Yesterday, November 20th, was World Children’s Day – a day dedicated by the United Nations to promote international togetherness and children’s welfare. It’s also a great excuse to challenge yourself to shift your perspective and see the world through the eyes of a child. You may be pleasantly surprised to find it a little more vibrant and brimming with curiosity.
As mobility professionals, we support the whole family in the transition to their new location, whether that includes kids, grandparents, furry four-legged friends, or Dexter, the emotional support peacock. And generally, everyone will experience a relocation differently. But that’s not a bad thing! While many parents are apprehensive of the impacts of uprooting a child from what feels safe and familiar, with the proper support, a relocation can be an enriching experience that builds invaluable skills and resiliency! The road won’t always be easy, but the skills they develop last a lifetime and will help them succeed in childhood and adulthood!
Throughout an assignment, we witness some of the most important milestones, like packing up their belongings, saying goodbye to friends, the first day of school in the new country, developing new friendships, and exploring their whole new world. We’ve learned that these pint-sized family members are often more adaptable, curious and excited about a move.
Kids are hardwired to learn and retain information far more effectively than adults. And this comes in very handy when transitioning to a location where a different language is spoken. Expat children are often the first in their families to master the language of their new country.
“Even without much language at all, you can see how young kids find ways to play together on the playground, or how adolescents spontaneously start sharing music or video games. These natural bonds offer children entry into a new world—and it’s a world that rapidly grows with familiarity and improving language skills.”- Jack Marmorstein, Chief Learning Officer & Jessie Miller, VP Talent Success
The same science that makes kids quick learners, also makes them curious and flexible, and this helps them to adapt remarkably well to new environments and cultures. Their sponge-like ability to soak in new stimuli allows their brains to adjust to social norms and expectations more seamlessly (neuroscientists call this neuroplasticity). So, while they may show resistance at first, children are generally the quickest to be comfortable with diversity and change.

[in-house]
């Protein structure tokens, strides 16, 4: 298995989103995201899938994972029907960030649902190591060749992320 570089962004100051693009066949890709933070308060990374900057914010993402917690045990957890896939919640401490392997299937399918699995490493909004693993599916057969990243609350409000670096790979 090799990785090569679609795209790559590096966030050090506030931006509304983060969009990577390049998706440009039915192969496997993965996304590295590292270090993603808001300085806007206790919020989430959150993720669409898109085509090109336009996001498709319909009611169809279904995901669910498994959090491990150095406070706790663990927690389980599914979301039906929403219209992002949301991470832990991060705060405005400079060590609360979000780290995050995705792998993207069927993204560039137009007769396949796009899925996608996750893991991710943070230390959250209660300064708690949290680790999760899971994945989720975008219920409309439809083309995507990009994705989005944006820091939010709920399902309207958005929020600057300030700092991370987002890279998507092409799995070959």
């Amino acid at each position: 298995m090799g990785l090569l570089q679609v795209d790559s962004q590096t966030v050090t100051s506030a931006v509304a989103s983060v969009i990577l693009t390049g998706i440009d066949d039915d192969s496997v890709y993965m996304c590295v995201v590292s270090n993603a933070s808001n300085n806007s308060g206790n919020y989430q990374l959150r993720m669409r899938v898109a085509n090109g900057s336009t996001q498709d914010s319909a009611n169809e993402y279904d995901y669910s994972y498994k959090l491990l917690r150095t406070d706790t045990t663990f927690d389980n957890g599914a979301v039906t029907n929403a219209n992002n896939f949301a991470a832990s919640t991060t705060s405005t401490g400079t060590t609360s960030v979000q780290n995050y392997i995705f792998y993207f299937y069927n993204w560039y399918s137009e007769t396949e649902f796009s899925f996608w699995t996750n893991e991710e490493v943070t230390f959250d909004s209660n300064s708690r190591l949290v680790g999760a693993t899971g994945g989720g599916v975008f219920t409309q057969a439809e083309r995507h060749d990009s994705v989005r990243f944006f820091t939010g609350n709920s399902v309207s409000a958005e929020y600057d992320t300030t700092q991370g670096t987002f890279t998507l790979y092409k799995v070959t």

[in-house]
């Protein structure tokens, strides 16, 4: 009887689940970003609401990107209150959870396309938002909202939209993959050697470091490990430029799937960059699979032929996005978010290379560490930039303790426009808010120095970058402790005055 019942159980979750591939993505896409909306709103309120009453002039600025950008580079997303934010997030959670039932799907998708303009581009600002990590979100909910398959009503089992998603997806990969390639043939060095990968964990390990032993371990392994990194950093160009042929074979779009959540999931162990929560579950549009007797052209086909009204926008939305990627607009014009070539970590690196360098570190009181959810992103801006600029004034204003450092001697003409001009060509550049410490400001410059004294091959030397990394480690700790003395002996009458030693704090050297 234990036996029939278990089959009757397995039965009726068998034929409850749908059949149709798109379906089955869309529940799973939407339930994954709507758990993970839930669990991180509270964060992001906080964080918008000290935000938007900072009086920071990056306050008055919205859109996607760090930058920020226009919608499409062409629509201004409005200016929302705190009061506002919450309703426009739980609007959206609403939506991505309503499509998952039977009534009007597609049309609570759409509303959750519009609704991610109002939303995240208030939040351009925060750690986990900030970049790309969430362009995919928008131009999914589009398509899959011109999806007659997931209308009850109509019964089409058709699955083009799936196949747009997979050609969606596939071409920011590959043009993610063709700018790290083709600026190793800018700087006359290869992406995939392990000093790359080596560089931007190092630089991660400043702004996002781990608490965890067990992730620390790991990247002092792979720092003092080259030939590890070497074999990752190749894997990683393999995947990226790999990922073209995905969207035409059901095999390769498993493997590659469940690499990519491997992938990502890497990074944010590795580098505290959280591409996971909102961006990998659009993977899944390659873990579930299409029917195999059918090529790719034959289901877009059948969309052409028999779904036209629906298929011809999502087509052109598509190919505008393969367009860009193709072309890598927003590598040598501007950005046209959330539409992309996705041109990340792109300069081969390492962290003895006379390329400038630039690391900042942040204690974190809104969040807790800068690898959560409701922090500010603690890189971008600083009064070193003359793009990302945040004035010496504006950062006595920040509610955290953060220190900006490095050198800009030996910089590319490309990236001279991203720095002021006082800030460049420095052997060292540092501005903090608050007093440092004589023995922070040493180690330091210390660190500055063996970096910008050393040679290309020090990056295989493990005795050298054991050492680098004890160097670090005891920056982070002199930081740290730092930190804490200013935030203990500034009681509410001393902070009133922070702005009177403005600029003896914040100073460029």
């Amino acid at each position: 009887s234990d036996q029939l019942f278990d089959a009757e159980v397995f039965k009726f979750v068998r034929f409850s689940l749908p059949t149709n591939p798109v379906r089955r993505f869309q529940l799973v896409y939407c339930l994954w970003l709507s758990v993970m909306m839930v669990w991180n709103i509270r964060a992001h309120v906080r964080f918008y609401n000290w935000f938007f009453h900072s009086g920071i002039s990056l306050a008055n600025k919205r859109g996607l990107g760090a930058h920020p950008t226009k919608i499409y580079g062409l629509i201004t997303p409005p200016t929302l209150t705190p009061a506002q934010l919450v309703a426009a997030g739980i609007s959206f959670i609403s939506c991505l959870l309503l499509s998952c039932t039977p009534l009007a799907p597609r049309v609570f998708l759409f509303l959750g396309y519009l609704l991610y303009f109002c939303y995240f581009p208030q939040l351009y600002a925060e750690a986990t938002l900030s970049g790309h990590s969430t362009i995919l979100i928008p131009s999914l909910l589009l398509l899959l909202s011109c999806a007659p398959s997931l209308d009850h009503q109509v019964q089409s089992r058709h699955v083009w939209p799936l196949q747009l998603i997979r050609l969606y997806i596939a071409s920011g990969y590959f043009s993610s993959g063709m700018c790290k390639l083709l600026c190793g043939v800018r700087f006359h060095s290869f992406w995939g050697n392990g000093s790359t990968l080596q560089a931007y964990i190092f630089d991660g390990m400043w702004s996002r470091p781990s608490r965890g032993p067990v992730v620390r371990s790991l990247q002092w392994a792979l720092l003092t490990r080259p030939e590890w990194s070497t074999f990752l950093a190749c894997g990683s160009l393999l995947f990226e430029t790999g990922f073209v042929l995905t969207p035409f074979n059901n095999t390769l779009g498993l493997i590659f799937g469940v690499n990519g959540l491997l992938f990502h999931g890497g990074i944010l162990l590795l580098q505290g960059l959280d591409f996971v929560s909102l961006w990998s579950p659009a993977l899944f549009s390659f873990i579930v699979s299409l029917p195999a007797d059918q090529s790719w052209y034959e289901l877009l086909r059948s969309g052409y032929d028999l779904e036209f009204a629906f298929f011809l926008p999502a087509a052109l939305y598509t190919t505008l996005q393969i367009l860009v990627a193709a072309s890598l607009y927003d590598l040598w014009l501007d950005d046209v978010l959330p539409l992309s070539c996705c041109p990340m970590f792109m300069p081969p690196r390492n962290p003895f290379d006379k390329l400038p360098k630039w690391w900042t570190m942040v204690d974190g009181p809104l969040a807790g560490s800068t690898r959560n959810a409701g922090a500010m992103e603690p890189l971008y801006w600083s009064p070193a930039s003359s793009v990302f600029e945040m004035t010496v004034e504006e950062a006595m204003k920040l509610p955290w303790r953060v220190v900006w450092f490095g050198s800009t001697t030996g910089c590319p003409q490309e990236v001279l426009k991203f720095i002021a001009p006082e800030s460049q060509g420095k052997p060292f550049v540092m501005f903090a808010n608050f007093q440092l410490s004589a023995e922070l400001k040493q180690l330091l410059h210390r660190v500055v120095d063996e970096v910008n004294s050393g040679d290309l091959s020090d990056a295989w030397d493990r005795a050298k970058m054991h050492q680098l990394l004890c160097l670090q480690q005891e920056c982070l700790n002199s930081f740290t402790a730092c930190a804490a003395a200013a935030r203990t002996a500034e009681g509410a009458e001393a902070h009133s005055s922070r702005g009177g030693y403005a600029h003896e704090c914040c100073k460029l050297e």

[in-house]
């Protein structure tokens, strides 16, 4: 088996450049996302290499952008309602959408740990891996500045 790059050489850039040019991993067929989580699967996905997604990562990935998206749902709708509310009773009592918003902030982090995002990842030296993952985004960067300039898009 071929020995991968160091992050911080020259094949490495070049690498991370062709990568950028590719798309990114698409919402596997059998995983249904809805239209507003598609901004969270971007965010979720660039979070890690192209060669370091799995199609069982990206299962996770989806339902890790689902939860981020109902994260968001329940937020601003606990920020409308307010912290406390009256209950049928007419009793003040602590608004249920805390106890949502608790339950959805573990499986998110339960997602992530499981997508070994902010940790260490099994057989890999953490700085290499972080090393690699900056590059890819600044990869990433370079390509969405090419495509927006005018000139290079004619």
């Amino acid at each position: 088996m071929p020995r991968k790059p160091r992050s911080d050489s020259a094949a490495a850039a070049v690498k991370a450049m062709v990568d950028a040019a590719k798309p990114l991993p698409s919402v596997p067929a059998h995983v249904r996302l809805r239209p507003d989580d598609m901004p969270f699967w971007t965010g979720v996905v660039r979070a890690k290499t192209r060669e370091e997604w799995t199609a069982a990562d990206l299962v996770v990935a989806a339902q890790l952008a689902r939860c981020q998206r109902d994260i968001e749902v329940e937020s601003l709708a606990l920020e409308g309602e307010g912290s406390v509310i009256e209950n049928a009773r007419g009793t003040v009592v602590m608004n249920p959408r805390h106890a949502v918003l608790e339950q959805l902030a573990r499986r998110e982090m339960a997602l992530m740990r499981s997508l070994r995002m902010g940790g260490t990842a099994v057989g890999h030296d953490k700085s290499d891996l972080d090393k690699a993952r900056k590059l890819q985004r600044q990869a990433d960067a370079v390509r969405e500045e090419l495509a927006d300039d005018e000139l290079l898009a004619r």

Exposure to big (positive) changes early in life, also helps children become capable problem solvers and resilient humans! And here’s the incredible thing:
“When a young brain is stretched to accommodate a new language, new culture, and new environment, it never changes back.”Jack Marmorstein, Chief Learning Officer & Jessie Miller, VP Talent Success
This leads us to our last point…
Children who grew up relocating, or in immigrant households, maintain a healthy curiosity for the bigger world and are more likely to actively seek out opportunities to explore and connect as adults. They are confident in their ability to overcome language and cultural barriers and are more eager to embrace and work with those with backgrounds different from their own.
The world of work is becoming increasingly more interconnected by the day – no one knows this better than mobility professionals – and expat children are equipped with the resilience, cultural competence, confidence, and adaptability to develop into the enviable talent of the future!
We’d like to thank Global LT, a vital partner and member of the Weichert Workforce Mobility Supply Chain for their contribution to this blog. Global LT is acknowledged as one of the leading worldwide providers of language training, translation, cultural interpretation, and expatriate destination services. They are also experts in helping children thrive in the new location (and it’s making me regret that my children had a boring old upbringing in their hometown).